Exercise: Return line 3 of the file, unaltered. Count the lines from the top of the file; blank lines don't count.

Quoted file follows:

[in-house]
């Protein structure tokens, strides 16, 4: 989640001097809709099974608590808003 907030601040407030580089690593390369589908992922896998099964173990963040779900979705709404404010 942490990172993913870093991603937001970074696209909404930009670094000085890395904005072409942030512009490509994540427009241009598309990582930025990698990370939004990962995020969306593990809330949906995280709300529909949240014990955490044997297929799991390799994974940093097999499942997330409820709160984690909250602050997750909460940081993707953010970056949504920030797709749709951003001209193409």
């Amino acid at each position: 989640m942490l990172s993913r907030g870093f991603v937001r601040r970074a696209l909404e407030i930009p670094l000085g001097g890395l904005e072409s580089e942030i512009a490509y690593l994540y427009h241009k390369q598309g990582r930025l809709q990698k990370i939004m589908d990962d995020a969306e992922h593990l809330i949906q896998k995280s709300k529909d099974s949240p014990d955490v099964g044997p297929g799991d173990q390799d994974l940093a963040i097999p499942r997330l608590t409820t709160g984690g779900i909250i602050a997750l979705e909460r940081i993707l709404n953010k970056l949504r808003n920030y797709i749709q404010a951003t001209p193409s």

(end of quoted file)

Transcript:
């Amino acid at each position: 989640m942490l990172s993913r907030g870093f991603v937001r601040r970074a696209l909404e407030i930009p670094l000085g001097g890395l904005e072409s580089e942030i512009a490509y690593l994540y427009h241009k390369q598309g990582r930025l809709q990698k990370i939004m589908d990962d995020a969306e992922h593990l809330i949906q896998k995280s709300k529909d099974s949240p014990d955490v099964g044997p297929g799991d173990q390799d994974l940093a963040i097999p499942r997330l608590t409820t709160g984690g779900i909250i602050a997750l979705e909460r940081i993707l709404n953010k970056l949504r808003n920030y797709i749709q404010a951003t001209p193409s």